The blade was removed with a wet, almost organic sound. The necromancer slumped to the floor. His hands tried to fashion arcane symbols, he tried to speak the words to an evocation, but his body refused to obey him.

'How…did you…survive?' the priest gurgled. An armoured hand reached out and picked him up by the collar of his robes, turning him around to face the victor. Though beaten, burnt and mauled by inhuman hands, his enemy still stood. Impossible.

The helm.

It hit the necromancer with the final, instant clarity given by impending death. Too late, he saw the ley-lines of enchantment woven around and into the metal, wards against magic. He should have seen. He should have known.

'My faith is my shield.' intoned the paladin grimly. Then, with one movement, he threw the dying man across the room where he fell, limbs splayed across the floor in a pool of blood.

'This is the mercy Helm gives to you. This is all the redemption you will ever see.'

The knight looked disdainfully at the corpse of the necromancer.

'Consider it…a blessing.'


Ilsa could feel her life bleeding away. She could feel it sliding out of a hole in her heart.

She was dying.

Footsteps.

A shadow covered her. She turned her head weakly to see the knight standing there, regarding her with a sorrowful gaze.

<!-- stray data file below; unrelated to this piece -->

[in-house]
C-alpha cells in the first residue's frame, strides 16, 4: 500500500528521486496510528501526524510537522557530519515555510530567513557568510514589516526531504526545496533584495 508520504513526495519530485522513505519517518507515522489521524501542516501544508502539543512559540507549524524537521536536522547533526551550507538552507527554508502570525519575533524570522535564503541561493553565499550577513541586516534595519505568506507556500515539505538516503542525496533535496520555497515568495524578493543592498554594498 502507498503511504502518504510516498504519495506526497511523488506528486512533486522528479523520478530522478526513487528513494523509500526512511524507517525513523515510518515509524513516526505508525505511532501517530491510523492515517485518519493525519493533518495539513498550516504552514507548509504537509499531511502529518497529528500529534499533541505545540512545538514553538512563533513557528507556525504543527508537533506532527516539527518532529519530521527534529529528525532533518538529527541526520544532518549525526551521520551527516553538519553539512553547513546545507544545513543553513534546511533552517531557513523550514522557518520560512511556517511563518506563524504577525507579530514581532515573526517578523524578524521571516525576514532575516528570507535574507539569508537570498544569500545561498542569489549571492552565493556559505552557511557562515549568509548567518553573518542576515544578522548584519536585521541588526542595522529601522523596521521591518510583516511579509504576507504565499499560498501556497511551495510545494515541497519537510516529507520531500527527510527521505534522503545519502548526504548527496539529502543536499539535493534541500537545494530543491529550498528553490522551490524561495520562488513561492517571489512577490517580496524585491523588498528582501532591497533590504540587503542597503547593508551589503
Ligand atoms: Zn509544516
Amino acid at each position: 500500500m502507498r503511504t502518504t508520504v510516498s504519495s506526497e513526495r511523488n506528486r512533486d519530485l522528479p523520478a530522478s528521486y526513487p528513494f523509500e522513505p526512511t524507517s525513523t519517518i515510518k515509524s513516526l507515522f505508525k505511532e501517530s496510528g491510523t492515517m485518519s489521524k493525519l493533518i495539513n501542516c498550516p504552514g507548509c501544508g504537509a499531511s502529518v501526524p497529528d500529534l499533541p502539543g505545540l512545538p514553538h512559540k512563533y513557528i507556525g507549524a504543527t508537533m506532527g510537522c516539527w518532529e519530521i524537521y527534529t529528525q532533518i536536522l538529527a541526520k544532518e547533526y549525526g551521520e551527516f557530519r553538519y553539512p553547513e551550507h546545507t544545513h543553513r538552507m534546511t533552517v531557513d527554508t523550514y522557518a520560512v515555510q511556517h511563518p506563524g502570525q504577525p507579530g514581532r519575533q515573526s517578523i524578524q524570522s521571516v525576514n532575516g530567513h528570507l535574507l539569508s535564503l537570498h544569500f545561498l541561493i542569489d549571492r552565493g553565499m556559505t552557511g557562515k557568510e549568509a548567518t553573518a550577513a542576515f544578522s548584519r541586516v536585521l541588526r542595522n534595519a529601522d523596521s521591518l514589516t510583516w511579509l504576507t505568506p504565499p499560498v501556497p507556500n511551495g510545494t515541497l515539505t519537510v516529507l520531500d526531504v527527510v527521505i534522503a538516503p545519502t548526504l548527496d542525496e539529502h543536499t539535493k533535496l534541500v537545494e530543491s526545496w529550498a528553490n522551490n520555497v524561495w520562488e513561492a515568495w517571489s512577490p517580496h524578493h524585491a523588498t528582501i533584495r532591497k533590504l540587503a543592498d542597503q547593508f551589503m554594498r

The paladin laid his sword on the floor and knelt by her, taking off his helmet so that she could see his face. He sighed, as if disappointed by something.

She tried to speak, tried to voice her thanks, but found that her body would not obey her. All that came out was a pitiful whisper. She vomited blood. It stained the man's already ruined coat. Her nerveless fingers scrabbled at surface of the marble floor. She felt like sleep.

'This is the part where you close your eyes.' said the paladin. One gauntleted hand wiped the blood from her mouth.

She looked up at his face, and smiled. Then she saw nothing.

He reached up with two fingers and closed her eyes. Silent, he stood, sheathed his sword, and left the church, limping slightly.

The sun rose.

A/N: Yeah, that was a pretty shitty ending. This was really just an exercise to see if I could still write reasonably well, after a bit of a dry stretch. I kind of stopped halfway through, then continued it some weeks later, which is a thing you should never do with a short story since you lose the driving force that made you write the story in the first place. So, somewhere around the chapel bit, it started getting really, really shit. I maintain that the best thing to do is write a hell of a lot in one go and post it before you delete it all and write it again and again and again and again in an endless and futile search for perfection.

Ah, what am I kidding. It's all crap.

Please, God, review this.